I won't violate copyright laws and reproduce the strip here, even though I know a lot of you won't bother to follow the link. Trust me, it's worth the click, if only for the line "Sweet jumping Kiwis, my pet gerbil could make better business decisions than that one!" I'm hoping Jason makes that panel his screensaver on his office computer :)

Monday, November 27, 2006

Thanksgiving photos

are available at

My personal favorites are the ones where Liza is scared to death of a baby chicken her grandfather brought in for her to see. Nothing like being spooked by something the size of a baseball that does nothing but poop on the floor ....

I knew it would come some day

... my daughter is doing exactly the same thing Dooce's daughter did at the same age ...

From , when Leta was about 17 months old:

The morning we left Leta, never a very happy morning bee, was waking the dead with her early morning moaning and wailing. I had to finish packing and showering and undertake the ever laborious blowing dry of my hair — I’m seriously on the verge of shaving it all off. Jon couldn’t get Leta to stop banging her head on the highchair and decided to give up, but I had an idea. I brought the thrashing ogre to the bathroom with me, set her in the sink and handed her a box of medium-sized tampons. She shut up instantly.

I was able to get dressed and put on my make-up while she pondered the wonder that is female hygiene products, and then I set her on the floor while I blew my hair dry. Mid bang blow-out my mother showed up, peeked around the door of the bathroom and SHRIEKED. Leta had opened at least seven tampons and had three in her mouth, the cotton absorber expanding in her saliva.

“LETA IS EATING TAMPONS!” My mother didn’t know whether to laugh or call the police.

“Is she choking?” I asked her.

“No, but — “

“And, more importantly, is she screaming? I DIDN‘T THINK SO.”

I left feeling quite proud at my parenting skills, knowing that at least once in my life I had shown my mother that she had raised a responsible and innovative daughter. WHO’S IN CHARGE NOW, HUH? THAT’S WHAT I THOUGHT.


Here's my daughter, thinking, "Was this where Mom told me to stick it?"

She had more luck getting it in there once she pulled off the wrapper and pulled out the little pusher tube thingee ... just the right size for aural insertion. Good thing I'm fast, or I'd have had a lot of explaining to do at the emergency room.

Selective Blindness

I have come to the realization that pretty much everyone suffers from Selective Blindness - that is, we have so much information coming at us that we have to screen some of it out to keep from going nuts noticing every detail. I've read somewhere that this is actually a protective mechanism that our brains have developed to help us focus on what's actually important ... if our ancestors went around noticing the movement of every blade of grass, they would have gotten eaten by some large carnivorous animal pretty quickly. While this information screening is unconscious, and therefore not our fault, it does at times keep us from noticing some wonderful things.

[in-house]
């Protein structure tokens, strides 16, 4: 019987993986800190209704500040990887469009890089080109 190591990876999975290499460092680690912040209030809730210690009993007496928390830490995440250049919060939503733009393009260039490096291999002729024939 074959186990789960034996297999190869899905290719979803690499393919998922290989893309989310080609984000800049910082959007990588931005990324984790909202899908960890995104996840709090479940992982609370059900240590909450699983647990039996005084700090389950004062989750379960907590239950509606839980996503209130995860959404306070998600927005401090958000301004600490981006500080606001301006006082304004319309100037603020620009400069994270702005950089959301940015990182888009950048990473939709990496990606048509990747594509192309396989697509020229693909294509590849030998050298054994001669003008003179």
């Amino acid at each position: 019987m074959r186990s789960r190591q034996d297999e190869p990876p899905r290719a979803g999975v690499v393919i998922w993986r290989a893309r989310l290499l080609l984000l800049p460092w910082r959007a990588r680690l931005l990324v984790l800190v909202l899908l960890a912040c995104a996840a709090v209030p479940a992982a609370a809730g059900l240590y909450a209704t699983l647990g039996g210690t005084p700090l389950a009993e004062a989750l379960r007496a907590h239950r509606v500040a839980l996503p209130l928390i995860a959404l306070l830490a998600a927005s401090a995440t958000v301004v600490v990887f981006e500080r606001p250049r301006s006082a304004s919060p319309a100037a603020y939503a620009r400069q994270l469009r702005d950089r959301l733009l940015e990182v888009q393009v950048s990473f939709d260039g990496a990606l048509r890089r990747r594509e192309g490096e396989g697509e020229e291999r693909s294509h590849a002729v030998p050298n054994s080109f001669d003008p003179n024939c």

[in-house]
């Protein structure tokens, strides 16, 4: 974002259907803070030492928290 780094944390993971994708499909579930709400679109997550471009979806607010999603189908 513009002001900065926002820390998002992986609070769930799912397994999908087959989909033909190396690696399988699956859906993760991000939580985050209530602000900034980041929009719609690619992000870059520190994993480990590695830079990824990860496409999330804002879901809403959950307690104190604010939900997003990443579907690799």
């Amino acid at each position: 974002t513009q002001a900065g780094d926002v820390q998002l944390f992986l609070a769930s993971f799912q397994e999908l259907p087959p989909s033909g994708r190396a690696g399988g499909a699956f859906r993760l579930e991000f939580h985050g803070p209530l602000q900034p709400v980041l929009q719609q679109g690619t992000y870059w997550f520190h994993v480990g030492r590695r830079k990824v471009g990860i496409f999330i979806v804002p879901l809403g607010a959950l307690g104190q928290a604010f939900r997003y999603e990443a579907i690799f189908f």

Case in point: I went to college in a small town surrounded on all sides by the Appalachian Mountains. It was possible to look out my dorm room window and see wave after wave of ridges rolling off into the distance. The mountains were misty blue, or dappled in fall colors, or the peculiar yellow-green that meant there was pollen covering every surface in town.

But 90% of the time, I would look out the window and see ... the dorm across the quad (if I even bothered to look out the window at all). I remember maybe half a dozen times when I looked out the window to see if it was raining (the answer was almost always yes ... they didn't call it Bleaksburg for nothing), and my eyes would drift up a little bit and the sight of the mountains would take my breath away. I had been too busy with classes, and research, and my friends, and whatever else was going on to just LOOK at what was around me.

I think that Selective Blindness is also at the root of a phenomenon that I used to experience at the end of every vacation. I would walk in the front door of my house/apartment/dorm room and everything just seemed wrong. It felt like someone had come into my house and moved everything - knicknacks, furniture, walls - about 1/16th of an inch away from where it was when I left. Rooms seemed smaller, or more dirty, or less gracious. Even our cats looked different than I remembered.

But the last few times we've come home from vacation, nothing has seemed out of place. The cats aren't skinnier, the walls haven't moved, and if the house is dirtier, it's from the cat hair that's accumulated in our absence.

I don't think this is due to some sort of improvement in my Blindness ... actually, I think it's gotten worse. I spend so much time chasing after things - chores, writing, Liza - that I don't have time to mark an image in my head to compare against what I see when I get home. I've taken Selective Blindness to the next level, adding a metaphorical blindfold to the metaphorical blinders I was already wearing.